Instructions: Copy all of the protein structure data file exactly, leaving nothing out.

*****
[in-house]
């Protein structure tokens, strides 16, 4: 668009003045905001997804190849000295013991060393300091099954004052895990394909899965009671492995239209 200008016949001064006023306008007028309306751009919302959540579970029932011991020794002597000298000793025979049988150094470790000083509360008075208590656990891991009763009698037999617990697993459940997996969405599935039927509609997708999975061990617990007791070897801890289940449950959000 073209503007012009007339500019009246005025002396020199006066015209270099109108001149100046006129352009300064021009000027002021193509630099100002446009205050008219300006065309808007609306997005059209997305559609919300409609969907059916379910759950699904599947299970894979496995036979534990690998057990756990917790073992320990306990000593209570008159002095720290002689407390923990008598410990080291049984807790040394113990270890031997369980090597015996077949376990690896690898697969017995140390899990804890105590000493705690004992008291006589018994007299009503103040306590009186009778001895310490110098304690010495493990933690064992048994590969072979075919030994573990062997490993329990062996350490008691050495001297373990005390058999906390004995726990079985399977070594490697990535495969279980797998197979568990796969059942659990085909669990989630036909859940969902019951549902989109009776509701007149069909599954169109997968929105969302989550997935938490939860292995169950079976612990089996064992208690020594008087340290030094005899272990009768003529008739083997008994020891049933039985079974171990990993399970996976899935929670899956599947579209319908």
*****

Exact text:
[in-house]
């Protein structure tokens, strides 16, 4: 668009003045905001997804190849000295013991060393300091099954004052895990394909899965009671492995239209 200008016949001064006023306008007028309306751009919302959540579970029932011991020794002597000298000793025979049988150094470790000083509360008075208590656990891991009763009698037999617990697993459940997996969405599935039927509609997708999975061990617990007791070897801890289940449950959000 073209503007012009007339500019009246005025002396020199006066015209270099109108001149100046006129352009300064021009000027002021193509630099100002446009205050008219300006065309808007609306997005059209997305559609919300409609969907059916379910759950699904599947299970894979496995036979534990690998057990756990917790073992320990306990000593209570008159002095720290002689407390923990008598410990080291049984807790040394113990270890031997369980090597015996077949376990690896690898697969017995140390899990804890105590000493705690004992008291006589018994007299009503103040306590009186009778001895310490110098304690010495493990933690064992048994590969072979075919030994573990062997490993329990062996350490008691050495001297373990005390058999906390004995726990079985399977070594490697990535495969279980797998197979568990796969059942659990085909669990989630036909859940969902019951549902989109009776509701007149069909599954169109997968929105969302989550997935938490939860292995169950079976612990089996064992208690020594008087340290030094005899272990009768003529008739083997008994020891049933039985079974171990990993399970996976899935929670899956599947579209319908």